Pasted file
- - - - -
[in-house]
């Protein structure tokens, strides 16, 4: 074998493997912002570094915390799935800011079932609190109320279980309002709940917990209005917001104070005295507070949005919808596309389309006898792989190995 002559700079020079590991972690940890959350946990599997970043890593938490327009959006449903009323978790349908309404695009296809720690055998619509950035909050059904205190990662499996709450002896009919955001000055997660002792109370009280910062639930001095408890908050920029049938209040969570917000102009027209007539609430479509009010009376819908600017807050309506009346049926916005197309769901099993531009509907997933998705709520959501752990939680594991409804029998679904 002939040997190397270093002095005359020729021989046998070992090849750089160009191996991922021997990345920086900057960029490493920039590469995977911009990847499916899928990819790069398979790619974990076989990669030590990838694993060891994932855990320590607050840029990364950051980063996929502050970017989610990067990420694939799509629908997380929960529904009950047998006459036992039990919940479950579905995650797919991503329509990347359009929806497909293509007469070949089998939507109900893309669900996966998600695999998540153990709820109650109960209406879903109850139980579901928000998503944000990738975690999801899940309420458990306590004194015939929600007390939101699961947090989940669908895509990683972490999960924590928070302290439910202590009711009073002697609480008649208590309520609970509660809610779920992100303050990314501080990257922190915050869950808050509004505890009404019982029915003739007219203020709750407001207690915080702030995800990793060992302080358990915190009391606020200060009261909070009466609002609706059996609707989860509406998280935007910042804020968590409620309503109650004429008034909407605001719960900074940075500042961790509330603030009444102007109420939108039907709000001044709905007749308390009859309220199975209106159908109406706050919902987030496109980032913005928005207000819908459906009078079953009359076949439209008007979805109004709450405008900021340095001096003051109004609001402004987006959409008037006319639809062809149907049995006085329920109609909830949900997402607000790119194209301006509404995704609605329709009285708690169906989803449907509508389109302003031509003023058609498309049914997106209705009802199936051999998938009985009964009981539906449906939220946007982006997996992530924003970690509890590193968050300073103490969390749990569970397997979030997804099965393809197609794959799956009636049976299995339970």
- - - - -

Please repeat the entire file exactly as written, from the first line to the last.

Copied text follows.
[in-house]
């Protein structure tokens, strides 16, 4: 074998493997912002570094915390799935800011079932609190109320279980309002709940917990209005917001104070005295507070949005919808596309389309006898792989190995 002559700079020079590991972690940890959350946990599997970043890593938490327009959006449903009323978790349908309404695009296809720690055998619509950035909050059904205190990662499996709450002896009919955001000055997660002792109370009280910062639930001095408890908050920029049938209040969570917000102009027209007539609430479509009010009376819908600017807050309506009346049926916005197309769901099993531009509907997933998705709520959501752990939680594991409804029998679904 002939040997190397270093002095005359020729021989046998070992090849750089160009191996991922021997990345920086900057960029490493920039590469995977911009990847499916899928990819790069398979790619974990076989990669030590990838694993060891994932855990320590607050840029990364950051980063996929502050970017989610990067990420694939799509629908997380929960529904009950047998006459036992039990919940479950579905995650797919991503329509990347359009929806497909293509007469070949089998939507109900893309669900996966998600695999998540153990709820109650109960209406879903109850139980579901928000998503944000990738975690999801899940309420458990306590004194015939929600007390939101699961947090989940669908895509990683972490999960924590928070302290439910202590009711009073002697609480008649208590309520609970509660809610779920992100303050990314501080990257922190915050869950808050509004505890009404019982029915003739007219203020709750407001207690915080702030995800990793060992302080358990915190009391606020200060009261909070009466609002609706059996609707989860509406998280935007910042804020968590409620309503109650004429008034909407605001719960900074940075500042961790509330603030009444102007109420939108039907709000001044709905007749308390009859309220199975209106159908109406706050919902987030496109980032913005928005207000819908459906009078079953009359076949439209008007979805109004709450405008900021340095001096003051109004609001402004987006959409008037006319639809062809149907049995006085329920109609909830949900997402607000790119194209301006509404995704609605329709009285708690169906989803449907509508389109302003031509003023058609498309049914997106209705009802199936051999998938009985009964009981539906449906939220946007982006997996992530924003970690509890590193968050300073103490969390749990569970397997979030997804099965393809197609794959799956009636049976299995339970």